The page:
After suggesting that anti-Semitism played a role in Right-wing criticism of neoconservatism – he actually claims that men such as Colin Powell, Donald Rumsfeld, Dick Cheney, and George Bush “need not garner a mention” in such criticism (p. 99)! – instead of the Jewish role in neoconservatism having played a role in awakening people to the Jewish Question, Weisman begins his cursory analysis of some of the major figures and ideas of the Alt Right. William Regnery II and Louis R. Andrews of the National Policy Institute (NPI) “peddled discredited [italics mine] racial theories and trafficked in anti–Semitic conspiracies” (p. 100). Kevin MacDonald “[posited] a seemingly [italics mine] academic assertion that Jews had harnessed evolutionary forces to develop strong group identity . . . ” (p. 100). As usual, no evidence is provided for these socially-significant qualifiers. Weisman quotes Sam Francis from a National Policy Institute blog post in which he defends MacDonald’s work from charges of anti-Semitism: “The only basis for claiming it is ‘anti-Semitic’ is to so broaden the meaning of the term as to include any attribution to Jews of characteristics that are not uniformly positive or to make any generalizations about them at all” (p. 102). Weisman responds with another implicit call for an end to free speech: “By this argument, you can say anything about any person, group, or race, and as long as it is not a direct solicitation to violence or hatred, it cannot possibly be impugned as hate speech . . . ” (p. 102). To analyze all the implications of his statement would take up far too much space, but the political direction in which he is heading, and urging his readers to head, is clear: limitations on speech based on standards created by and for Jews.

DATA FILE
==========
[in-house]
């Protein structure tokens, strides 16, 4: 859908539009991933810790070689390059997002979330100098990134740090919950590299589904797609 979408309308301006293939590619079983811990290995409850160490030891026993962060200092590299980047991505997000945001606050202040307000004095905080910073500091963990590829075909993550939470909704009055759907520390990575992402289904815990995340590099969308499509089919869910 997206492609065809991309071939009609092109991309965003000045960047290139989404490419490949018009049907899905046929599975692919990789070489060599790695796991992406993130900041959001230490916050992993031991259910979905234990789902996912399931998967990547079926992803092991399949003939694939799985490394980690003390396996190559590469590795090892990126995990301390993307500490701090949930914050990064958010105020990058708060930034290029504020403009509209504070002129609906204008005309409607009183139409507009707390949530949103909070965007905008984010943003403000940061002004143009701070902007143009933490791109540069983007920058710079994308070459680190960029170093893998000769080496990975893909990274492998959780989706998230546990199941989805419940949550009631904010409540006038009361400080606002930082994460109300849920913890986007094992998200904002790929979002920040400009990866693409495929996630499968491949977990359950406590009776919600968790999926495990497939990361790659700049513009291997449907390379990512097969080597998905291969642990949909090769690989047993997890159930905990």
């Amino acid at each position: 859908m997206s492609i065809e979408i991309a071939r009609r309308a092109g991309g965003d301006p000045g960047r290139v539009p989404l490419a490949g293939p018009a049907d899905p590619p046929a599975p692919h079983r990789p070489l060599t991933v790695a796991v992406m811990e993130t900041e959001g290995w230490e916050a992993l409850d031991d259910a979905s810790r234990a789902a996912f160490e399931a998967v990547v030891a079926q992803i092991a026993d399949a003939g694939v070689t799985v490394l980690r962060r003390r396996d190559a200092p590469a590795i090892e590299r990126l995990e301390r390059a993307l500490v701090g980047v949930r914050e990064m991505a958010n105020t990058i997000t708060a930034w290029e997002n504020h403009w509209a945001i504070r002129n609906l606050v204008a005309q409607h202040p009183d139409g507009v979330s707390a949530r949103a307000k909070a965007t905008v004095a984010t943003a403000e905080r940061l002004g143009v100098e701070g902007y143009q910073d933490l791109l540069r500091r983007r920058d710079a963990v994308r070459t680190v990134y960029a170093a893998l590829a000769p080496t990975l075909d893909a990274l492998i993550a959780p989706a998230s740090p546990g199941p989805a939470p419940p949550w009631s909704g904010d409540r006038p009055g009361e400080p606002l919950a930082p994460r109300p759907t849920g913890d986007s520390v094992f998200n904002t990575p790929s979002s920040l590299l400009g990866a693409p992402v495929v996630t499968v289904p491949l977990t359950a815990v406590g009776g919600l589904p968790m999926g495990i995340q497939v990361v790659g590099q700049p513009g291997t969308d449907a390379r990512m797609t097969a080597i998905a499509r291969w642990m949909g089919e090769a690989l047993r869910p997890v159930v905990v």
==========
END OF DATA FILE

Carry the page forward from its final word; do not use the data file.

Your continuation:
For Weisman, NPI, Kevin MacDonald, and others represent the “standard world of hate” which was transformed when it intersected online with the “ugly misogyny of boys and men” (p. 103) in the form of Gamergate, a reaction by male gamers to efforts to make their hobby more female-friendly, “diverse,” and “inclusive.” The anger expressed on social media against the “social justice warrior” interlopers never really died down, and much of it was redirected into what became the Alt Right. He largely blames Milo Yiannopoulos for this, but also to blame is online anonymity, which led to online forums such as 4chan, which he describes as “a hate-filled underworld available to everyone” (p. 109), which for some will sound more like an advertising slogan than a condemnation. Even YouTube star PewDiePie gets a mention in one very revealing paragraph in which Weisman wonders how it could be possible to find humor in two Indians holding up a sign that reads “Death To All Jews,” a joke included in one of PewDiePie’s videos. This is not an entirely unreasonable question, but Weisman gives too much away by making clear that he is not simply discussing shifts in social norms:
But how did he even think of this prank? What the hell? Such quips were once overtly deemed unacceptable. In 1983, Monty Python, in their least well-regarded movie, The Meaning of Life, merrily insulted Catholics, Protestants, fat people, the rich, the working class, and on and on – until in one scene, a humble cleaning lady (a man in drag) says, “Though I may be down right now, at least I don’t work for Jews, ” an insult too far even for Python. She had a bucket of vomit dumped on her head for that. (p. 110)
Though it is not entirely apparent whether Weisman actually understood the joke or not, it is obvious that he is quite comfortable with jokes at the expense of any group of people other than Jews. One can only imagine the level of insular privilege to which one must be accustomed to have the nerve to even write such a sentence in a book designed, at least in part, to garner sympathy for one’s people. It’s all fun and games until a Jew gets his feelings hurt.
As one of the last spaces available for free expression (a claim that almost seems outdated as it is written), the Internet is highly problematic for Weisman. He writes:
Users can circumnavigate the controls imposed by society through the curated mainstream media, educators, parents, and the like. And that can obviously be a good thing for a teenager wrestling with, say, sexuality or gender identity. But it can also be a bad thing. (p. 121)